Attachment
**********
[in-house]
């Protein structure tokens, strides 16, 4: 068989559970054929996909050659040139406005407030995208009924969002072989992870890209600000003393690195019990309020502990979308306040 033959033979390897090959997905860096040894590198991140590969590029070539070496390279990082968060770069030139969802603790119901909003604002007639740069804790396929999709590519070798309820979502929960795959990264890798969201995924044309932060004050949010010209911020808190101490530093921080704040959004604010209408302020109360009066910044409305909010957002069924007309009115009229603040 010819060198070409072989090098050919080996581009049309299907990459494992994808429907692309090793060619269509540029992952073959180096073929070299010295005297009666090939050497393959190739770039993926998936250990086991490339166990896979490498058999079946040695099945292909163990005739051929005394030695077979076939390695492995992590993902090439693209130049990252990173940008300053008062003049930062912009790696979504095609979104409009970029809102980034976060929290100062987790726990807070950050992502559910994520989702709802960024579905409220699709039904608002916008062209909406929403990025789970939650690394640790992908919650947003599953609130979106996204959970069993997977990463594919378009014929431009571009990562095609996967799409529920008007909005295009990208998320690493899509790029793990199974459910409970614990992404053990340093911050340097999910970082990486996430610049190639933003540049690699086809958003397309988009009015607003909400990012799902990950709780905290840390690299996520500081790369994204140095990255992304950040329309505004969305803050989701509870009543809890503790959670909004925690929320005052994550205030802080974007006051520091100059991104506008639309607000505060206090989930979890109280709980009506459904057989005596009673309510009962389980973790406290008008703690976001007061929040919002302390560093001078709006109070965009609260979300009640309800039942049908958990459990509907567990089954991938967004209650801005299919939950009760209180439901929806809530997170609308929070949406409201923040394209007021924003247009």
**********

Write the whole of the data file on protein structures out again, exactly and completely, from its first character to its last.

[in-house]
């Protein structure tokens, strides 16, 4: 068989559970054929996909050659040139406005407030995208009924969002072989992870890209600000003393690195019990309020502990979308306040 033959033979390897090959997905860096040894590198991140590969590029070539070496390279990082968060770069030139969802603790119901909003604002007639740069804790396929999709590519070798309820979502929960795959990264890798969201995924044309932060004050949010010209911020808190101490530093921080704040959004604010209408302020109360009066910044409305909010957002069924007309009115009229603040 010819060198070409072989090098050919080996581009049309299907990459494992994808429907692309090793060619269509540029992952073959180096073929070299010295005297009666090939050497393959190739770039993926998936250990086991490339166990896979490498058999079946040695099945292909163990005739051929005394030695077979076939390695492995992590993902090439693209130049990252990173940008300053008062003049930062912009790696979504095609979104409009970029809102980034976060929290100062987790726990807070950050992502559910994520989702709802960024579905409220699709039904608002916008062209909406929403990025789970939650690394640790992908919650947003599953609130979106996204959970069993997977990463594919378009014929431009571009990562095609996967799409529920008007909005295009990208998320690493899509790029793990199974459910409970614990992404053990340093911050340097999910970082990486996430610049190639933003540049690699086809958003397309988009009015607003909400990012799902990950709780905290840390690299996520500081790369994204140095990255992304950040329309505004969305803050989701509870009543809890503790959670909004925690929320005052994550205030802080974007006051520091100059991104506008639309607000505060206090989930979890109280709980009506459904057989005596009673309510009962389980973790406290008008703690976001007061929040919002302390560093001078709006109070965009609260979300009640309800039942049908958990459990509907567990089954991938967004209650801005299919939950009760209180439901929806809530997170609308929070949406409201923040394209007021924003247009």